“Hosting not only changes the lives of the guests, but it changes your own life too, for the better!”

The Salesian Sisters have been hosting through Housing Justice since 2017. We interviewed the Sisters and their hosting guests.

What is hosting?

Hosting is simply where someone offers a private room and access to shared facilities in their own home to a person or persons in need, free of charge. As well as providing a safe, temporary home, hosting can give people in the asylum and immigration system vital stability that enables them to access the support they need to move forward with their life. It can be a rewarding experience for both guests and hosts; an opportunity to learn about different backgrounds, cultures and world-views, a chance to make new friends and connections, and to help with integration for people who are new to the UK.

The Hosts- The Salesian Sisters

What led you to become hosts?

We became hosts as a response to the terrible Immigration Crisis that we witnessed around the world in 2016. It was by chance that we stumbled across Housing Justice, and they educated us to the plight of the many displaced homeless asylum seekers already in our country. We had no idea. So, we took time to find out more and discern if this was something we could support and off course it was! We are in our fifth year of hosting, and the project is going from strength to strength.

This was ‘unfamiliar territory’ for us as Salesian Sisters and so to begin with we had many questions, reservations, and some sisters in the province had fears around setting up such a new project. However, those who were instrumental in setting up the project were very clear, well prepared and informed. Working in partnership with Housing Justice gave us confidence and a security we otherwise would not have had.

Could you say a little about what hosting has been like for you personally?

Having the privilege of living alongside these wonderful women is very humbling. They are incredible. I see their struggle, feel their pain, but what speaks most to me is their faith and trust in God in this very difficult situation in which they find themselves.

They bring ‘new life’ into the heart of this little community and they are at the centre; they are part of our family.

I find living with the ladies on a day-to-day basis, is just like living alongside any other person. We all have our joys and sorrows, our ups and downs but they have opened themselves up, shared their stories and allowed me to journey with them at this time in their lives and it is such a blessing. I am challenged by their stories and encouraged at their ability to ‘wait’ and ‘wait’ and ‘wait’ for their ‘right to remain!’ I am not sure I would manage it as well as they do if I was walking in their shoes!

The ladies presence reminds me daily of the thousands of poor, homeless, asylum seekers and refugees destitute in our country. It challenges me to be a voice for them and be proactive in sharing the ‘Good News’ they bring in our society and seek to break down barriers of prejudice, and discrimination, which isolates and rejects them. It is important to help educate people and change negative attitudes and beliefs about asylum seekers as they isolate and reject them in their greatest time of need.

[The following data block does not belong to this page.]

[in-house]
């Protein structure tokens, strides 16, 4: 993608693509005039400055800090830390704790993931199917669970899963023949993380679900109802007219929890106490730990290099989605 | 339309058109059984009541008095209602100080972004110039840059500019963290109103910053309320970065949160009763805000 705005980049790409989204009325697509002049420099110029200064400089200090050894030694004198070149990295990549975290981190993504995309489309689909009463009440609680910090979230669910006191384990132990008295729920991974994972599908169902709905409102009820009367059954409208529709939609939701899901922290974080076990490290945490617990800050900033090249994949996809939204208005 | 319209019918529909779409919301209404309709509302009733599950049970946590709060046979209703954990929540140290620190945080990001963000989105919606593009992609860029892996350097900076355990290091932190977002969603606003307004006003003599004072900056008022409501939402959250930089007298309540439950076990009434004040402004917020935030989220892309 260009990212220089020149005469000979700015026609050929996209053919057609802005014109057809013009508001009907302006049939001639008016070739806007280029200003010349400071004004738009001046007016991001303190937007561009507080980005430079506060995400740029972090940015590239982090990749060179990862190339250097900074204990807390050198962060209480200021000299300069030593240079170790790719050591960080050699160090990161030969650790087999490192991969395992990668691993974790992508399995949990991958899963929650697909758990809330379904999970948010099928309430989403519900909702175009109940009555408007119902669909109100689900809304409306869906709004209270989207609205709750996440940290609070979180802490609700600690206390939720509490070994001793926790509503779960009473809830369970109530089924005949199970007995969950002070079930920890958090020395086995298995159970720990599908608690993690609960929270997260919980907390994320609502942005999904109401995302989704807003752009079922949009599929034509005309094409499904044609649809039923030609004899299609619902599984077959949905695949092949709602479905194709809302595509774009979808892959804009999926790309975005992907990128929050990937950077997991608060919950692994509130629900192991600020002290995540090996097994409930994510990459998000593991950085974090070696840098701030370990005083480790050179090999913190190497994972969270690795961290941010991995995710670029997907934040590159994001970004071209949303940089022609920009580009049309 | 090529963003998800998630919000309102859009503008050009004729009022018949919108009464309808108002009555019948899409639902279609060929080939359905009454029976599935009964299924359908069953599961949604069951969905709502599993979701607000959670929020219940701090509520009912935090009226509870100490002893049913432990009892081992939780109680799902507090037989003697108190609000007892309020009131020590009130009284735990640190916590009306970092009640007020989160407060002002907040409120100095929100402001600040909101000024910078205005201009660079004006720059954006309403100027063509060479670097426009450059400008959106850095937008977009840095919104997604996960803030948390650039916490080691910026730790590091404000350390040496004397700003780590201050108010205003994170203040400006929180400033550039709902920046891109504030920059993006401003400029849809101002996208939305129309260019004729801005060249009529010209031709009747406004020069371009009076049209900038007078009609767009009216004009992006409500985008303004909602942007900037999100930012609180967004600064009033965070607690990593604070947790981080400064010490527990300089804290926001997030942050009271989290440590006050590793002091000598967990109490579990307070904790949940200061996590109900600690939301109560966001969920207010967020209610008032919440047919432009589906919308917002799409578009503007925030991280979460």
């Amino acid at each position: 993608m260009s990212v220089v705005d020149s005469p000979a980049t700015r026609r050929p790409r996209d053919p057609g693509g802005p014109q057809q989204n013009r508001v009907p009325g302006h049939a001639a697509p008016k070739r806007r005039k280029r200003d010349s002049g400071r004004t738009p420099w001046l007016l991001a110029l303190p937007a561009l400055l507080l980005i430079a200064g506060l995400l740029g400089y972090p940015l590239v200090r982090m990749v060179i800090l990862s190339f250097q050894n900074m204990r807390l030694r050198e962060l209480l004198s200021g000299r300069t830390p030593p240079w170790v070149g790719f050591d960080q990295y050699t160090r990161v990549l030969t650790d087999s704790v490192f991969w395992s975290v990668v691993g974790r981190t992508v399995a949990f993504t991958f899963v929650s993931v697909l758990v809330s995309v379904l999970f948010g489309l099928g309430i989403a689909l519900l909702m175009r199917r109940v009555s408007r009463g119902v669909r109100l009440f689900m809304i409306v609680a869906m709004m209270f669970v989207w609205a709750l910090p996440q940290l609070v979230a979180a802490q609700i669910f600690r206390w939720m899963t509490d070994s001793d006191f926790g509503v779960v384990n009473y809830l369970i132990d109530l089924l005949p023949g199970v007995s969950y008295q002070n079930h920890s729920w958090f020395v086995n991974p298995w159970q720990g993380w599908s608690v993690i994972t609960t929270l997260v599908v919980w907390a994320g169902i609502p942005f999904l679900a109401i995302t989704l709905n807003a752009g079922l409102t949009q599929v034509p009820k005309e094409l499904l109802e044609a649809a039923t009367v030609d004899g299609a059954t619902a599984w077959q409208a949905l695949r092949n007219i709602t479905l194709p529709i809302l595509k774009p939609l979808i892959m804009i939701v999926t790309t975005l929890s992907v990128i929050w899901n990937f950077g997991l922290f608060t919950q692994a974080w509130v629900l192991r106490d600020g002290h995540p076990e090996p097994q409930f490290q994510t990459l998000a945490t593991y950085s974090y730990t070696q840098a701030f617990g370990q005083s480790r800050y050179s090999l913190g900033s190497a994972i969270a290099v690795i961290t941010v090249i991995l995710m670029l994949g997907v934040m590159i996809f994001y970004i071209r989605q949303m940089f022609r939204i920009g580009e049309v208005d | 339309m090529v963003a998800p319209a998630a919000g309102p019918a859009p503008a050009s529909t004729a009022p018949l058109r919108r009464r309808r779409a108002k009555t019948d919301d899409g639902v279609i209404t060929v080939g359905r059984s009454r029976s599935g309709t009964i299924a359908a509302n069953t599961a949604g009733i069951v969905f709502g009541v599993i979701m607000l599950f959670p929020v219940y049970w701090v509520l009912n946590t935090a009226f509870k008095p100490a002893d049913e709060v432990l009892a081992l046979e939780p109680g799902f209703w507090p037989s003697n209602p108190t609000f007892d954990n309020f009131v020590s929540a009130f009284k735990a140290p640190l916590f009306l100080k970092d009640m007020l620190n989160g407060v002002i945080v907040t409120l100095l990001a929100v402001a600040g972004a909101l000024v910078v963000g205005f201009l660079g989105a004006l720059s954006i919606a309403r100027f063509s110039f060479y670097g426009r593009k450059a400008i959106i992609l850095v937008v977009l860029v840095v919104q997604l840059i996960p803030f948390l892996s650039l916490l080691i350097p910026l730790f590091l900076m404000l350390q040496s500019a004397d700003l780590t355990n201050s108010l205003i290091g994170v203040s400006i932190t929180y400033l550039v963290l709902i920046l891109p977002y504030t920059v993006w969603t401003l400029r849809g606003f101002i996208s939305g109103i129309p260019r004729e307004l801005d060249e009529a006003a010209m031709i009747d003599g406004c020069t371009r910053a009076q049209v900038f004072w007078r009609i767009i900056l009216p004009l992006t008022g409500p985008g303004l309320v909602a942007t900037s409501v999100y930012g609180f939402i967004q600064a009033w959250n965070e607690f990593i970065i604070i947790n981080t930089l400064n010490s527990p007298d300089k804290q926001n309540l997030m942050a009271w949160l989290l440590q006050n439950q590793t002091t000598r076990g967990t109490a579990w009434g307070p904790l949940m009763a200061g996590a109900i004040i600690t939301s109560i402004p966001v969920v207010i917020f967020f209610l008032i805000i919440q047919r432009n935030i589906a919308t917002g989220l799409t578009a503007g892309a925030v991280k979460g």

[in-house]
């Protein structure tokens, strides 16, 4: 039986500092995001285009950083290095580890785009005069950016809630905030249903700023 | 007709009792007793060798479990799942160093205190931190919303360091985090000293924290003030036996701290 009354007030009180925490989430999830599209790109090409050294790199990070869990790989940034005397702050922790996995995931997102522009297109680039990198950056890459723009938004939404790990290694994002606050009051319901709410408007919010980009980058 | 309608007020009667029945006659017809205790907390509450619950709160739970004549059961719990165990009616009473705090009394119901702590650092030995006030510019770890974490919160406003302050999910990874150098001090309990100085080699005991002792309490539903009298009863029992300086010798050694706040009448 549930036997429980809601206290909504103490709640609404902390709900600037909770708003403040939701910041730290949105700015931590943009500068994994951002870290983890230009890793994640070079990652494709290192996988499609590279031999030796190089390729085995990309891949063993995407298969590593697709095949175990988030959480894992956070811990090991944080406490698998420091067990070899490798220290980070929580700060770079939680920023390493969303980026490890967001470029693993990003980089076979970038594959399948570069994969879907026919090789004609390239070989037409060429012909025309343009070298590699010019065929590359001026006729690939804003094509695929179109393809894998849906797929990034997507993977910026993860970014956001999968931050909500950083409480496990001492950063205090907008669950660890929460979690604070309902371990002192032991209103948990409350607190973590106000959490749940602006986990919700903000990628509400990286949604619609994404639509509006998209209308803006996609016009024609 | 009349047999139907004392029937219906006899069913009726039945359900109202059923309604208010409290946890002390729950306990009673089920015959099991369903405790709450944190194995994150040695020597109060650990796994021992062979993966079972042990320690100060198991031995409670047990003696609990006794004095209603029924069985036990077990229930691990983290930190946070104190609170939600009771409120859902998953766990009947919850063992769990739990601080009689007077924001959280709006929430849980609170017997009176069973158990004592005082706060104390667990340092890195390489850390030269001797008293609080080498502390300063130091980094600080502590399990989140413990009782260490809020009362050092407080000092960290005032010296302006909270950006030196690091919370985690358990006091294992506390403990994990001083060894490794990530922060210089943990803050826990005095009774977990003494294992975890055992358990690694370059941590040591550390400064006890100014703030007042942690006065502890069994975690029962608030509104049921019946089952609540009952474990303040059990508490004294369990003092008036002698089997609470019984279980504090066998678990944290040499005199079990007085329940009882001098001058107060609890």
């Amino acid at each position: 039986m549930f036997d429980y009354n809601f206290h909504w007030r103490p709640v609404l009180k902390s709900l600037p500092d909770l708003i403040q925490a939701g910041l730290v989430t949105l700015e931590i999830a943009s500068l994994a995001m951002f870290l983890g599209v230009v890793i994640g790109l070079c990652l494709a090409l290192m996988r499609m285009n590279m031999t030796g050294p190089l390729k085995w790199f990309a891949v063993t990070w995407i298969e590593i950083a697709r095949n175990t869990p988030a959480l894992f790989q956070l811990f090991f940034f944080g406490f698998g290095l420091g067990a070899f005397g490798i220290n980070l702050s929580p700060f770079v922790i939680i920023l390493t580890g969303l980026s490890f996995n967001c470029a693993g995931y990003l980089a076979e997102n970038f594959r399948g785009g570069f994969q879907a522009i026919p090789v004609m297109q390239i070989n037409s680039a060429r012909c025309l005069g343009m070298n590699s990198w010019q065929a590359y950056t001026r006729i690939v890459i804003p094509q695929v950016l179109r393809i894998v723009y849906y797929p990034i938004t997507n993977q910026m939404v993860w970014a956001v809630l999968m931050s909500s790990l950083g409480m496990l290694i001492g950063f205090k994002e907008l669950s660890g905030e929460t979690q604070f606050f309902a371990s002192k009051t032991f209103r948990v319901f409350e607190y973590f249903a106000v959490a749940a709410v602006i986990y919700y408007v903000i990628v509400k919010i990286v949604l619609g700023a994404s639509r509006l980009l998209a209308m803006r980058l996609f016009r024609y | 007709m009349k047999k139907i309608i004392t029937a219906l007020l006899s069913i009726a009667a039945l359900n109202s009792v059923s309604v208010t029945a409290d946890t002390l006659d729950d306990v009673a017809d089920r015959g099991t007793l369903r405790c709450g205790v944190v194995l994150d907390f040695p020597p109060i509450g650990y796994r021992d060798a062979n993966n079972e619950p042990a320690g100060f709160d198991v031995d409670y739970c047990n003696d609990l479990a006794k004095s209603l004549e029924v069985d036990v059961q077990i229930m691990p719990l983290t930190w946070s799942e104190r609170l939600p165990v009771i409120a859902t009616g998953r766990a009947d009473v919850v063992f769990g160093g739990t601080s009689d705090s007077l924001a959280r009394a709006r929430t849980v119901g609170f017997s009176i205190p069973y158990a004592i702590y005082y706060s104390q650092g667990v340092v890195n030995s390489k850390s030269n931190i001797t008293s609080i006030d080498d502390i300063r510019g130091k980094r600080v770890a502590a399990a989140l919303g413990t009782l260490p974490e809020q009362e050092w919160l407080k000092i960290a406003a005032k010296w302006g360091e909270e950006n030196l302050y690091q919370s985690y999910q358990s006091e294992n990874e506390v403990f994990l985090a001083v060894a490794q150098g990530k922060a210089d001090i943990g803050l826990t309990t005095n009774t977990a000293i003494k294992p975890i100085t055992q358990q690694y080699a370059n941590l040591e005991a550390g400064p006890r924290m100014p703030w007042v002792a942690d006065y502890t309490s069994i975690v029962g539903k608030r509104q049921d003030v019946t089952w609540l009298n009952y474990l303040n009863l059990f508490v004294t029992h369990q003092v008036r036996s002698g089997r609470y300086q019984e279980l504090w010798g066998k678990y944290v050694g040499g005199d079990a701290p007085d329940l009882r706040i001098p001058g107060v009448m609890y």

Is there anything you’ve particularly learnt or enjoyed?

I have enjoyed watching the ladies grow in confidence and get more involved in how we live together; we spend time playing cards, we have our ‘ladies’ night in’ once a month, we have days out together, etc. This has helped us bond together and build relationships.

I love how we laugh together.

I have learnt how unjust and abusive our systems are against asylum seekers, not by reading it in papers or on the internet, but through listening to the tragic stories of our ladies and the suffering they endure as they wait for the right to remain. It is criminal the way they are treated and it’s important to be an advocate on their behalf in any way I can.

Photo credits: Photos taken by Housing Justice Guest.

The Guests

We interviewed some of the guests on their experience of being hosted by the Salesian Sisters.

What difference has the support provided through hosting made to you?

A great difference indeed. A new life, a new beginning.

Independence to manage my finances, learn how to budget, work with others more freely.

I found freedom being with the sisters. It helped me to feel safe and at peace.

What are you hoping for from the future?

To put back into the community what was given to me. To have my own place and begin my new life. I can’t wait to receive my right to remain.

What words would friends or family use to describe you?

  • Confident
  • Understanding
  • Generous
  • Caring
  • Gentle

Tell me something that someone has said or done recently that has made a positive difference.

  • Someone removed my clothes from the line when it was raining, and I wasn’t around.
  • My IT teacher told me I am doing well.
  • One of my housemates has received her right to remain, this gives me hope.
  • The sisters help me with all my appointments, they came with me and made sure all went well.

What is your most difficult challenge right now?

Waiting for my right to remain to be granted.

Have you learned anything new about God or other people during your time in the UK?

Trusting God more. Without God you cannot do a lot anywhere.

To find out more about the clergy hosting scheme, run in partnership between the Diocese of London and the charity Housing Justice, click HERE or click here to register your interest in being a host